Meditation is a spiritual discipline that has confused Christians for centuries. Everyone who engages in this practice recognizes it is a challenging venture – one that many give up on too quickly. Trappist Monk, Thomas Merton, comments “One cannot begin to face the real difficulties of the life of prayer and meditation unless one is first perfectly content to be a beginner and really experience himself as one who knows little or nothing and has a desperate need to learn the bare rudiments.” So when it comes to practicing meditational prayer, one needs to be content at feeling like a beginner.

For today’s prayer we’re going to set aside some time (depending on your comfort level and time commitments), perhaps anywhere from 5-30min (or longer if you wish). During this time we’re going to find a quiet place: perhaps this is in your home; maybe, if you have kids running around, it means going out for a walk where it’s quieter than if you stayed at home; maybe it’s retreating to your car for a moment, just to have some space away from whatever the day brings. 

As you settle into your space, give a short prayer surrendering this time to God; welcoming Jesus’ Holy Spirit to use this space to do what He will within you and around you. From here, we meditate on the presence of God; sitting, standing, walking, in the glorious presence of God. Should you find yourself drifting to other things (to do lists, screams of children from another room, other chores or tasks that vie for your attention) use the following passage to draw your focus back into the presence of God:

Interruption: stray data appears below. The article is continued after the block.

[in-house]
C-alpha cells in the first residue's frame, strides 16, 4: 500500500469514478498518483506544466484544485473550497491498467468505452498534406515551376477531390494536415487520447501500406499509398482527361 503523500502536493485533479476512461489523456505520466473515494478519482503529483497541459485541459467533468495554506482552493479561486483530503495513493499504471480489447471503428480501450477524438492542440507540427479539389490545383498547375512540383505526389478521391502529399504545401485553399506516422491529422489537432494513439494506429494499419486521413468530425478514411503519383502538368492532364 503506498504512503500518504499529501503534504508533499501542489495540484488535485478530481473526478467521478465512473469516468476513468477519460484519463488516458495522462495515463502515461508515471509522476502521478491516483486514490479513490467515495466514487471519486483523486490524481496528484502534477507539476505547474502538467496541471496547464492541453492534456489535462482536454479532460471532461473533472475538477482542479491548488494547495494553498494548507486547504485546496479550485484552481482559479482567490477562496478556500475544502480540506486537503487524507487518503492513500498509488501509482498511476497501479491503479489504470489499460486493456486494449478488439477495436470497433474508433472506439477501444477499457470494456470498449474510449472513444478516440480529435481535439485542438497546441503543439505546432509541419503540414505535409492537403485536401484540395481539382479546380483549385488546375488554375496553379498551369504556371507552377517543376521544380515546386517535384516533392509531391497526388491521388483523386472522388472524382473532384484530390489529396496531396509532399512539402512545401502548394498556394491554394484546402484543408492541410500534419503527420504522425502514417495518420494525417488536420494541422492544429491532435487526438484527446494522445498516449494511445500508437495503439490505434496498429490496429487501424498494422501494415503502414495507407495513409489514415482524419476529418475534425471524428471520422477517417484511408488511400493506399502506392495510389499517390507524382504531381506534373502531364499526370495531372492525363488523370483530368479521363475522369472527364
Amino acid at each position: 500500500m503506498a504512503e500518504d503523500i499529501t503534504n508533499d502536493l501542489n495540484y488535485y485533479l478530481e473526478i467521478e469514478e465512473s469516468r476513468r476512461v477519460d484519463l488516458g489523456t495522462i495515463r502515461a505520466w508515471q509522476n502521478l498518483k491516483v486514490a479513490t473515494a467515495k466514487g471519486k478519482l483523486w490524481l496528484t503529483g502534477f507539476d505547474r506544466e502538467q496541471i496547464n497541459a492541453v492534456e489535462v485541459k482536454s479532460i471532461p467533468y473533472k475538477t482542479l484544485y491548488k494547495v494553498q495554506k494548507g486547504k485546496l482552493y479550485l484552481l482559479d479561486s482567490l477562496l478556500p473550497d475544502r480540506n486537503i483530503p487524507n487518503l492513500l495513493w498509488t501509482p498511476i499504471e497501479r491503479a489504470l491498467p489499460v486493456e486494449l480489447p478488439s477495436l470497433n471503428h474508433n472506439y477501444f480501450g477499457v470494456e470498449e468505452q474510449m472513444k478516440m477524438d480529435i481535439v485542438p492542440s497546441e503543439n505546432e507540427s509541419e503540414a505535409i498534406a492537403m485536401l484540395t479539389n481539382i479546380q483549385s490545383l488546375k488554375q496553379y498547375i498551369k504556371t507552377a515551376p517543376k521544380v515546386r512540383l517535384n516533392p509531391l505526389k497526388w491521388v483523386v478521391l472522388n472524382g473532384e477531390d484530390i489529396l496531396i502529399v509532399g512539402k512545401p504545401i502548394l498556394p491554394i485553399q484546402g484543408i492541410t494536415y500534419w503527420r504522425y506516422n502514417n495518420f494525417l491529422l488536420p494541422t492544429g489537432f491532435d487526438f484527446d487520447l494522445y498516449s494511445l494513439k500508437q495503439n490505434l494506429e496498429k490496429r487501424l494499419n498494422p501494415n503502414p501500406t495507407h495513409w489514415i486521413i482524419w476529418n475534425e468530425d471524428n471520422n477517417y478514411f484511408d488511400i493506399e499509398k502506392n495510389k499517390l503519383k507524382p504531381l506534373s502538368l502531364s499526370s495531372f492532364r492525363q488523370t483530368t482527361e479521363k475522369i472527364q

“Be still, and know that I am God;
    I will be exalted among the nations,
    I will be exalted in the earth.”— Psalm 46:10

“…it is not necessary for us to have any unexpected, extraordinary experiences while meditating. That can happen, but if it does not, this is not a sign that the period of meditation has been unprofitable. Not only at the beginning, but time and again a great inner dryness and lack of concern will make itself felt in us, a listlessness, even an inability to meditate. We must not get stuck in such experiences. Above all, we must not allow them to dissuade us from observing our period of meditation with great patience and fidelity. That is why it is not good for us to take too seriously the many bad experiences we have with ourselves during the time of meditation.” — Dietrich Bonehoffer

When you are finished, give thanks to God for this time. Know that He has done the work He wanted to accomplish in you for today and surrender everything else to Him.

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